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Mobile Check-In/Digital Boarding Passes: Do They Work?

© Delta Air Lines
In the mid-1990s, airlines introduced paperless tickets, which allowed you to show up at the airport with an ID or a reservation number and board a flight. Now, they're taking the next step by rolling out a paperless boarding pass option, also known as eBoarding passes.

The idea is simple: Just like paperless tickets, the paperless boarding pass promises to get you through security and past the gate without having to print anything. That not only reduces your carbon footprint, but it can also speed up the check-in process, leaving you feeling calm, focused, relaxed ─ and ready to do business.

But what good is a real-time, paperless process unless there's real-time assistance to go with it? Fortunately, airlines are offering real-time help for passengers through social media, including dedicated Twitter handles like @DeltaAssist, which is staffed around the clock by a dedicated team of customer service representatives at Delta Air Lines' corporate headquarters in Atlanta.

Taken together, these new technologies can help you breeze through the check-in process at every step.

Before you leave. One day before your flight, you'll get an email notifying you that your flight is ready for check-in. It's the first piece in the paperless trail, and taking advantage of it will eliminate your need to visit the check-in counter or kiosk when you arrive at the airport. For example, Delta will email your electronic boarding pass if you request it during the check-in process.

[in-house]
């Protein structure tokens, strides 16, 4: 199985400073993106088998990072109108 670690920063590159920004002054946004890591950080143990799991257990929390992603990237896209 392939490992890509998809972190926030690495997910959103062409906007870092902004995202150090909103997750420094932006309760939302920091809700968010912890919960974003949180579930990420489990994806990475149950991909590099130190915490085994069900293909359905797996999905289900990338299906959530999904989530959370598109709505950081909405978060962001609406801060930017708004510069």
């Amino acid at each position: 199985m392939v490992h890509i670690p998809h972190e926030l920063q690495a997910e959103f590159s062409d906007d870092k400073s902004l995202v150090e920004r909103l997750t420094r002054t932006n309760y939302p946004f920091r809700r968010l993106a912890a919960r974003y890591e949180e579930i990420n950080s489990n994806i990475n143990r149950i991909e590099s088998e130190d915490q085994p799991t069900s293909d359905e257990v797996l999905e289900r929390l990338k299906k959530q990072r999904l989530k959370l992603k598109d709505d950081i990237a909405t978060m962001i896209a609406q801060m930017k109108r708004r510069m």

At the TSA screening area. If you don't have any luggage to check, you can make a beeline for the screening area. You'll pull up your boarding pass email, and TSA agents will be able to check it as if it's a paper pass. (Don't worry, they won't try to mark it up, like they do a paper boarding pass.)

At the gate. The paperless pass works in much the same way when you board your flight. Instead of scanning a piece of paper, an agent will ask for your smartphone. That allows you to board your flight without having to fumble around in your roll-aboard for a piece of paper ─ and, if you don't find it, having to wait in yet another line to get a boarding pass.

Tips for using a digital boarding pass

- Make sure your smartphone has a full charge before you leave for the airport. If your PDA runs out of juice at the TSA screening area or at the gate, you'll have to ask for a paper boarding pass.

- Consider downloading your airline's smartphone app. The Fly Delta app, for instance, lets you request an electronic boarding pass, change your seats, look up your flight status, rebook your flight and track your baggage.

If you run into any questions along the way, just ask. A shout-out to @DeltaAssist on Twitter will yield a lightning-fast response ─ often in less than 24 hours ─ so you never have to wait long for an answer. And if you have a follow-up question, don't worry. Since Twitter is the equivalent of a digital conversation, you can ask away and be assured of a personalized response.